Verification of PlusCal algorithms

Formal semantics of sequential algorithms

During the run of an algorithm, the control flows between the statements of the algorithm. The control points in PlusCal algorithms are described by labeling the statements. The control flow is represented by a variable pc (program counter) that "points" to the current label, and that is switched to the next label when a statement is executed. Euclid's algorithm may for instance be labeled as:

--algorithm EuclidAlg {
  variables u \in 1..MAXINT;  (* 1st integer *)
            v \in 1..MAXINT;  (* 2nd integer *)
 
{
l0:    print <<u, v>>;
    
l1:    while (u /= 0) {
l2:      if (u < v) {
           u := v || v := u
         };
l3:      u := u - v
       }

(* Implicit label "Done:" here *)
} }

At the beginning of the run, pc is equal to l0. Then, by executing the print statement, pc changes to l1. If the test of the while statement is true, pc moves to l2, otherwise it is set to the special label Done that is implicitly labels the terminal control point in the algorithm. From label l2, the parallel assignment is performed when the test u<v is true. In any case, the program counter moves to l3. Finally, from l3, the program counter moves back to l1 after executing the assignment.

In this framework, an algorithm is thus equipped with a set of variables including the global/local variables (u and v in the example above) and the program counter pc. The semantics of the algorithm describes how these variables evolve for each statement of the algorithm. Since the statements may be non-deterministic, the semantics is described as a relation between the values of the variables before executing the statement, and after executing the statement. This relation can be symbolically described as a formula. The goal of the translation achieved by the TLA toolbox is to compute this formula for the given PlusCal algorithm. The translation process is described in section 3.8 of the PlusCal user manual (available at ~herbrete/public/TLA/c-manual.pdf).

The translation of Euclid's algorithm above is shown below:

\* BEGIN TRANSLATION
VARIABLES u, v, pc

vars == << u, v, pc >>

Init == (* Global variables *)
        /\ u \in 1..MAXINT
        /\ v \in 1..MAXINT
        /\ pc = "l0"

l0 == /\ pc = "l0"
      /\ PrintT(<<u, v>>)
      /\ pc' = "l1"
      /\ UNCHANGED << u, v >>

l1 == /\ pc = "l1"
      /\ IF u /= 0
            THEN /\ pc' = "l2"
            ELSE /\ pc' = "Done"
      /\ UNCHANGED << u, v >>

l2 == /\ pc = "l2"
      /\ IF u < v
            THEN /\ /\ u' = v
                    /\ v' = u
            ELSE /\ TRUE
                 /\ UNCHANGED << u, v >>
      /\ pc' = "l3"

l3 == /\ pc = "l3"
      /\ u' = u - v
      /\ pc' = "l1"
      /\ v' = v

Next == l0 \/ l1 \/ l2 \/ l3
           \/ (* Disjunct to prevent deadlock on termination *)
              (pc = "Done" /\ UNCHANGED vars)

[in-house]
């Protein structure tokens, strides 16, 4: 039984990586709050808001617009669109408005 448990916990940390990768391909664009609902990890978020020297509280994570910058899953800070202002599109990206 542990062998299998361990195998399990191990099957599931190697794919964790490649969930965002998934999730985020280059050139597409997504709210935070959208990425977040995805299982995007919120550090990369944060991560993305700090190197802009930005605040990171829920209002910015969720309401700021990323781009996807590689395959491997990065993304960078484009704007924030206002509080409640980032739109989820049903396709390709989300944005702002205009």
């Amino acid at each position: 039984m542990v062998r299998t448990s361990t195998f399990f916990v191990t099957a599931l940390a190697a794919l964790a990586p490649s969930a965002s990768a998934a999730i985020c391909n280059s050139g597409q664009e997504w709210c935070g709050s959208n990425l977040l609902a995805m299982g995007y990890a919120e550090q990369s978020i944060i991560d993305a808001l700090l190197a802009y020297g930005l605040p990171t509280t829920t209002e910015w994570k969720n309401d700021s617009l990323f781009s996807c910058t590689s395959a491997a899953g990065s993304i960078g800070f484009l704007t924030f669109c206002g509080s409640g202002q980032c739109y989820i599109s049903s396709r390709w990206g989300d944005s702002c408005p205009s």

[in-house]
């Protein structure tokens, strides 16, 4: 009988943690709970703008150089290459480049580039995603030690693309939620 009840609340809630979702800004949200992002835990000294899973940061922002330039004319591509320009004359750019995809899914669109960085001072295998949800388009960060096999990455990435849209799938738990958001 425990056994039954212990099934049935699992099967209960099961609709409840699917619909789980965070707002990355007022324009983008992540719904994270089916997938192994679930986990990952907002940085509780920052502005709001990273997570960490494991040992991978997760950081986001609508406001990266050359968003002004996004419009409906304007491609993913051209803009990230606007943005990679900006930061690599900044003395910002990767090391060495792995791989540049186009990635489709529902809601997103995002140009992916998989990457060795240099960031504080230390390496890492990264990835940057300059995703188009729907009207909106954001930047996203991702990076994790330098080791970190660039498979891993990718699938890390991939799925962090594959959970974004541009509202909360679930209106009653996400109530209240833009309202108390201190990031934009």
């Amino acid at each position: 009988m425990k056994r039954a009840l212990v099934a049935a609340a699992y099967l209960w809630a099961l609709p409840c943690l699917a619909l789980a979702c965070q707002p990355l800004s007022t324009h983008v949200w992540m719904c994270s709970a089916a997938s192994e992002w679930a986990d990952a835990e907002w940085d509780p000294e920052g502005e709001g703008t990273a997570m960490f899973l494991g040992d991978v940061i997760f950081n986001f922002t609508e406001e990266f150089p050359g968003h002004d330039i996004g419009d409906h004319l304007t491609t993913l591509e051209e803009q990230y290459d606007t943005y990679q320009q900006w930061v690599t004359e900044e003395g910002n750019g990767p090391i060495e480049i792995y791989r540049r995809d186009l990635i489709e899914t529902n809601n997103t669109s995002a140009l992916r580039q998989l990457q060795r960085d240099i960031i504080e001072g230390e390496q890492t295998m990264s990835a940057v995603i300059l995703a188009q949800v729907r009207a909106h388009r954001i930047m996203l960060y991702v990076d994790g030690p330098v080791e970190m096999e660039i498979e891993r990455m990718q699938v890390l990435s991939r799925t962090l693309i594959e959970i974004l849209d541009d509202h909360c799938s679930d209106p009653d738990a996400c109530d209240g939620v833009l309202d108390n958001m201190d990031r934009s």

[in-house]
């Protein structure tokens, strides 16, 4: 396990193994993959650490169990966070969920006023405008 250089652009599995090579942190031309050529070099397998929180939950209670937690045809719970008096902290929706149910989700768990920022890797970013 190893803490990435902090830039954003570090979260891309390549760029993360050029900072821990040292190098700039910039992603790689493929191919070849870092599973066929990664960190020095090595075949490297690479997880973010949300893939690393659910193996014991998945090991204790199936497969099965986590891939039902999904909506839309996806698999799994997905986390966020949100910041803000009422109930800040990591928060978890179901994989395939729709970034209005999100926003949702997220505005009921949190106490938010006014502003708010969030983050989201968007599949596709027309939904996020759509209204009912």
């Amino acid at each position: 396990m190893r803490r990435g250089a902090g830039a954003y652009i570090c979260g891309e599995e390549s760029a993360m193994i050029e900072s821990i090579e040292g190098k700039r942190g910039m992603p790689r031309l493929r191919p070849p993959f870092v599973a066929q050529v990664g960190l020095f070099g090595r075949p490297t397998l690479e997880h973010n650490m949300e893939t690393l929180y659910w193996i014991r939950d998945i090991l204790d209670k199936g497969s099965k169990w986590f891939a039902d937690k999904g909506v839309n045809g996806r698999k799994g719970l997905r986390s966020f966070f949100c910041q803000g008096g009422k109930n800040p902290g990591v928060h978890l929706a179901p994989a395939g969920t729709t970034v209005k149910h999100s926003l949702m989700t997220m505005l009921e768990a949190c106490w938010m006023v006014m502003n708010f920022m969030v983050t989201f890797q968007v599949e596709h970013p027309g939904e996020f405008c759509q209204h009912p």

Spec == /\ Init /\ [][Next]_vars
        /\ WF_vars(Next)

Termination == <>(pc = "Done")

\* END TRANSLATION
  1. What is defined by the tuple vars?
  2. What is defined by the formula Init?
  3. In the formulas l0, l1, l2 and l3, some variables are primed, some are not. What is described by these 2 sets of variables?
  4. Check that the formulas l0, l1, l2 and l3 define the semantics of the corresponding statements in the algorithm. What does UNCHANGED <<u,v>> stand for? Why is it needed?
  5. What is the purpose of formulas Next and Spec?

An overview of program verification

Correctness and termination

Consider the PlusCal model of Euclid's algorithm above. The semantics of the algorithm has been described in terms of states and transitions between states. Hence, the set of the executions of a PlusCal algorithm can be seen as a graph G where vertices are states of the algorithms, and edges are transitions from states to states.

  1. The correctness of Euclid's algorithm is stated as an assertion. How can it be restated as a graph problem on G?
  2. How can the termination problem be restated as a problem on the graph G?
  3. Are these two problems decidable?

Verification algorithms

An invariant is a set of states that is stable for the transition relation. The empty set is a trivial invariant. One way to prove the correctness of an algorithm is to compute an invariant that satisfies the specification (assertions, etc), if any. For instance, an invariant for Euclid's algorithm is the set of states that guarantee that v=gcd(u_init,v_init) at the end of the algorithm. One can prove that it contains all the reachable states and it obviously satisfies the specification.

  1. Which well-known graph algorithms can be used to determine if an algorithm is correct, or, in other words, to compute an invariant that contains all the reachable states of the algorithm?
  2. Which well-known graph algorithms can be used to solve the termination problem?